Budget Lurrus: Pioneer

Mono White Heroic—14 Tix

Creatures (15)
Favored Hoplite
Lagonna-Band Trailblazer
Akroan Skyguard
Phalanx Leader

Spells (27)
Cartouche of Solidarity
Defiant Strike
Ethereal Armor
Gods Willing
Gryff's Boon
Sentinel's Eyes
Soul-Guide Lantern
All That Glitters
Lands (18)
Castle Ardenvale
17 Plains

Sideboard (15)
Lurrus of the Dream-Den
Tormod's Crypt
Ajani's Presence
Apostle of Purifying Light
Baffling End
Damping Sphere

Clocking in at 14 Tix online or $49 in paper, here we have my take on a fast, linear Heroic deck. Popular in Pauper due to its low cost and relatively high power level, the playstyle lies somewhere between Bogles and Orzhov Auras. It’s a deck that saw light play around Pioneer’s inception, and now is a great time to revisit the archetype. The deck can race combo and has a decent Burn matchup, making it a fantastic budget option for the format right now.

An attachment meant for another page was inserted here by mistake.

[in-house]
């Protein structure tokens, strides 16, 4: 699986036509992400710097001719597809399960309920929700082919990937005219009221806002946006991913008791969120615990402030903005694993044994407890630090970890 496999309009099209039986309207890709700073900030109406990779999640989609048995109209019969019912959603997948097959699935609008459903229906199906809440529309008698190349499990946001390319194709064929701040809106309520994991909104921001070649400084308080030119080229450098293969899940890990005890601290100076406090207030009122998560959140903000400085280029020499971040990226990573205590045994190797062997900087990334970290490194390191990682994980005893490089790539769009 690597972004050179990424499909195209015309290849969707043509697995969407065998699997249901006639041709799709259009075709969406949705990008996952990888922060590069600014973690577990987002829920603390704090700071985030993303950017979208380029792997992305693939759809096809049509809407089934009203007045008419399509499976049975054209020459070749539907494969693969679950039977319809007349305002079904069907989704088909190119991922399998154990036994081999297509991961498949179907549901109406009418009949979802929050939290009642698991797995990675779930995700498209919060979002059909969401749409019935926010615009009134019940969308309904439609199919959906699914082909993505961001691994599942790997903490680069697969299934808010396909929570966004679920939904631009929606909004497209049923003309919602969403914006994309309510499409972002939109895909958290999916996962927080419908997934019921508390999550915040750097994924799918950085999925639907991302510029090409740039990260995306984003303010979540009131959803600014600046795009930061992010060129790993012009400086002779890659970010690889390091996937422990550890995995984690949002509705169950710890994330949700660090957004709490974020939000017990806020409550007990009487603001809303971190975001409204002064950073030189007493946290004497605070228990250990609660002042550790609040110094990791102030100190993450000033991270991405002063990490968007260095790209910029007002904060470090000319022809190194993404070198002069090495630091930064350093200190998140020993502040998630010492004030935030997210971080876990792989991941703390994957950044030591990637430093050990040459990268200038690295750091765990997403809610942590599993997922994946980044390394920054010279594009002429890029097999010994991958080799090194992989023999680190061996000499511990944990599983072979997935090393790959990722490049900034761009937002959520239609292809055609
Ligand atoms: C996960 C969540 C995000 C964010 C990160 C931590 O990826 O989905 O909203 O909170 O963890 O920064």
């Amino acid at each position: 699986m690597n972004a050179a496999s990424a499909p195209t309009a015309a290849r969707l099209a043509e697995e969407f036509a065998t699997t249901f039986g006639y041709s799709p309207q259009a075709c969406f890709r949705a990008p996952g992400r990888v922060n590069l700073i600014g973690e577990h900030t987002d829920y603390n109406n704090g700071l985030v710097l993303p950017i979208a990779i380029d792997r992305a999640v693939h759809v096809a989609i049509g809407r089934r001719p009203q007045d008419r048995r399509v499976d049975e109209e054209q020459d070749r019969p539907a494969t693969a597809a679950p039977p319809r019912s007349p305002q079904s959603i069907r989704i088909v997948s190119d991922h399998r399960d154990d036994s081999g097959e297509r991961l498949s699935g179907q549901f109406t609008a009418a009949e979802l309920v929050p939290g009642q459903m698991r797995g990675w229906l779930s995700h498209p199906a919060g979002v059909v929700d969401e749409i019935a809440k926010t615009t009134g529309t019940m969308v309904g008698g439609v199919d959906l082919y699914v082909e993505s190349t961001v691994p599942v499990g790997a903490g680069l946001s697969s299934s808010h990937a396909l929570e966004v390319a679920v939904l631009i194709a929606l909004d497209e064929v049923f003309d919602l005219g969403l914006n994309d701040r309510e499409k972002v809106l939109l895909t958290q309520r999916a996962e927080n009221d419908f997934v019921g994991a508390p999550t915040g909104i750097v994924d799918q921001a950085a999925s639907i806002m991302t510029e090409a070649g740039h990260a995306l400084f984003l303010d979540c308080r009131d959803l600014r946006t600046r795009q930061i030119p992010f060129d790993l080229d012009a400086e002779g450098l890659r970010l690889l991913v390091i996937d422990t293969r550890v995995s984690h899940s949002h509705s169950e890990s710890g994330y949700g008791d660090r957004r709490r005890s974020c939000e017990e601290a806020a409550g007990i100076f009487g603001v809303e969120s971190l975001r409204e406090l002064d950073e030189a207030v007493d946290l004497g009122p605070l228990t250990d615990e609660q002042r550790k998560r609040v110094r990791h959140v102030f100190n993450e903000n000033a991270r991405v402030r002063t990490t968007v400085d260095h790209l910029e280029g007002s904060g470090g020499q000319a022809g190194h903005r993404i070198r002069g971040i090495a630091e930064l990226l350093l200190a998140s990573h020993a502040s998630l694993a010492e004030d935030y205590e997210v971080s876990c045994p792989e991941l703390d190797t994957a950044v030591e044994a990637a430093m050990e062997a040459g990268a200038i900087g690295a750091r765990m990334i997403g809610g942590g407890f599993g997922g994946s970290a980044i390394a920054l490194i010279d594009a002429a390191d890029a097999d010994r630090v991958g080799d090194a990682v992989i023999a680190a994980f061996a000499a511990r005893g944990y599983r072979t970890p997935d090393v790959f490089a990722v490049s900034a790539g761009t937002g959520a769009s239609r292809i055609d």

Our creature suite is pretty straightforward, as they all do roughly the same thing: gain +1/+1 counters to quickly become terrifying threats. Lagonna-Band Trailblazer’s high toughness makes it a fantastic blocker, Favored Hoplite can easily invalidate damage-based removal and cause blowouts in combat, Akroan Skyguard can fly over and punch through a board stall, and Phalanx Leader can provide a permanent boost to your entire team. The redundancy in your threat suite is a huge boon, which can offset mono-white’s well known lack of card selection.